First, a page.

By Lethbridge Herald Opinon on September 11, 2020.
As Alberta’s Recovery Plan begins to take shape it is important to recognize the strength of Lethbridge and southern Alberta not only for what it is, but what it could be.
We all recognize that agriculture and its supporting industries are the true economic engine here in the deep south, and maybe it is the general “get ‘er done” attitude and unassuming nature of farmers that we don’t highlight this more strenuously. It’s possible that the steady, continuous growth and development isn’t as exciting as the “boom-and-bust” cycles of other resource-driven sectors. But together they are very likely the reason that Lethbridge and area has weathered global economic contraction better than nearly every other jurisdiction in Alberta.
It is also the reason why I continually advocate for the strategic, long-term planning and investment into Lethbridge. I believe that Lethbridge is the Deep South hub of the province. I don’t just mean for agriculture but also for health care, advanced education, food processing, technology, trade and tourism.
As the third-largest city in Alberta and centrally located, we serve a community of approximately 350,000, significantly more than our own population.
Currently the Chinook Regional Hospital is a Trauma 3 centre – it does not have the technology, resources or professionals needed to be a Trauma 2 Centre. That means that many serious medical situations – including motor vehicle accidents, cardiac events or specialized surgeries from anywhere in the south region – may come to Lethbridge for stabilization but ultimately end up in Calgary or maybe even Edmonton.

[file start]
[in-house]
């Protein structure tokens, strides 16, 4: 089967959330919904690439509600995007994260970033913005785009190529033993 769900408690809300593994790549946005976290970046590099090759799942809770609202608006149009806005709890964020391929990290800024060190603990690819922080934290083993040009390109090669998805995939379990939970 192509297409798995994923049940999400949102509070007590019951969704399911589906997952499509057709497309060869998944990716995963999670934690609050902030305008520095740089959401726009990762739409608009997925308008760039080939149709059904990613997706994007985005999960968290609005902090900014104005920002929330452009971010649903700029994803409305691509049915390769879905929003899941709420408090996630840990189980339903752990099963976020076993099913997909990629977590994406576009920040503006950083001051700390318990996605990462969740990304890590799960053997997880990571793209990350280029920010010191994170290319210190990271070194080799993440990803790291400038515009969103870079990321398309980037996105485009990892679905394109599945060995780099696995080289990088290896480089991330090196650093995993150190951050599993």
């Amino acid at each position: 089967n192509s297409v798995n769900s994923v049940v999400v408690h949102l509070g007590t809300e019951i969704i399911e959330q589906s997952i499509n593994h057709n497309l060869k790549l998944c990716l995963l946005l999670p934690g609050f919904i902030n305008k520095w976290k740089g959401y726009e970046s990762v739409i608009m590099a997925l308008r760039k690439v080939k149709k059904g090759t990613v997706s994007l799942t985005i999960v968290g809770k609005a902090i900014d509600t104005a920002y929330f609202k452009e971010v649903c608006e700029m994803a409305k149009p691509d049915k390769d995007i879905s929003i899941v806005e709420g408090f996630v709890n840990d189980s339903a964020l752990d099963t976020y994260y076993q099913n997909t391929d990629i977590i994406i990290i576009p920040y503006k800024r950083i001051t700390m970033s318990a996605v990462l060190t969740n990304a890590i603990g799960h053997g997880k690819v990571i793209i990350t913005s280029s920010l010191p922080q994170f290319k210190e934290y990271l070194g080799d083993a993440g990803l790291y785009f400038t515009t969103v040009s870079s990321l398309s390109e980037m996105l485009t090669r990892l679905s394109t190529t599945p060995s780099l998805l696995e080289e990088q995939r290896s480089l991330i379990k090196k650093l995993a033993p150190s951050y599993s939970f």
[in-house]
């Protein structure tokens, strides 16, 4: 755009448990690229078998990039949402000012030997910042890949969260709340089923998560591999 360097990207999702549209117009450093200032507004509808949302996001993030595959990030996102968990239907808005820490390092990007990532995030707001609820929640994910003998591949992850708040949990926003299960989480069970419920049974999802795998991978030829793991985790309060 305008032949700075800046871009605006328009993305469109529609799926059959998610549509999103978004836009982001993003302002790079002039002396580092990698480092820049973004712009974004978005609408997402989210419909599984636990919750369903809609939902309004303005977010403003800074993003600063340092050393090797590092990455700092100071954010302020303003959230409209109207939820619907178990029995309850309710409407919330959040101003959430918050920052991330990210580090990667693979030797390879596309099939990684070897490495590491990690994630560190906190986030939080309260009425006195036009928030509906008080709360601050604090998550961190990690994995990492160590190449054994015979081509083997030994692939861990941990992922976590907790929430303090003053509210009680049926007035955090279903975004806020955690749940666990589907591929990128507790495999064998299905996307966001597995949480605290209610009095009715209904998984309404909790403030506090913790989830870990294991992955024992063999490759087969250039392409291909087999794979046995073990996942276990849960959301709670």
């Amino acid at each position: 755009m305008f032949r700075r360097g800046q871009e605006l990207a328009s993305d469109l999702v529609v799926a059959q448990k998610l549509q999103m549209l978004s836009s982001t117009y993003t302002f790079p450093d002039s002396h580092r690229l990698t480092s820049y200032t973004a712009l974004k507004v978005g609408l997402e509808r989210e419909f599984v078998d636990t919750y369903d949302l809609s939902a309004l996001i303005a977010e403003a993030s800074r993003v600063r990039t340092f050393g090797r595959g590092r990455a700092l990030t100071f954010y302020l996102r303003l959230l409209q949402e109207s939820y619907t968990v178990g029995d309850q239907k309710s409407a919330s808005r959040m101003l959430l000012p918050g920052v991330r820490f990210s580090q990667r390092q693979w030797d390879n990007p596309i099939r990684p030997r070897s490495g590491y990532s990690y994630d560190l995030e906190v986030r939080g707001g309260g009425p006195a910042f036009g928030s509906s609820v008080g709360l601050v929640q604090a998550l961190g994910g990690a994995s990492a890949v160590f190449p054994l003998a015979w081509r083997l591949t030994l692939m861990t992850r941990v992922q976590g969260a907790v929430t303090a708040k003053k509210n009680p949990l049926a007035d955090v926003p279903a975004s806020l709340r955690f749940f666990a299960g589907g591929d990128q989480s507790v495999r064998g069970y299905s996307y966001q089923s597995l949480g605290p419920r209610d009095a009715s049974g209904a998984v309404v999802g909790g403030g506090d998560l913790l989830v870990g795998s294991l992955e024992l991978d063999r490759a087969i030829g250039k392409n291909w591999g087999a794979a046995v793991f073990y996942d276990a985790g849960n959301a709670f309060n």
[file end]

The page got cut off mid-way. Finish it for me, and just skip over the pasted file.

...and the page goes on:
Strategic, long-term planning, could identify the critical infrastructure needed, like a Cath Lab and some key personnel in neurosurgery and emergency surgery, to make this a reality.
Not only is Lethbridge already one of the strongest pieces of diversity in our economy, it has the ability to become even more. Maximizing trade, traffic and tourism through our airport. Continuing to develop our agri-food corridor – did you know that 70 per cent of Canada’s irrigated land is in southern Alberta? And that this region is a major contributor to Canada being one of only five countries in the world that produces more food than it consumes?
Our university and college are also leaders. Their targeted programming for jobs and cutting-edge technology as well as their collaborative partnerships with industry set them apart to attract not only students from around the globe but businesses looking for talented personnel.
As we weather the storms of probable economic crisis, we need to strategically plan, collaborate and cultivate ingenuity and maintain perseverance to let the rest of Alberta (and Canada) know the power and potential of our region and industry.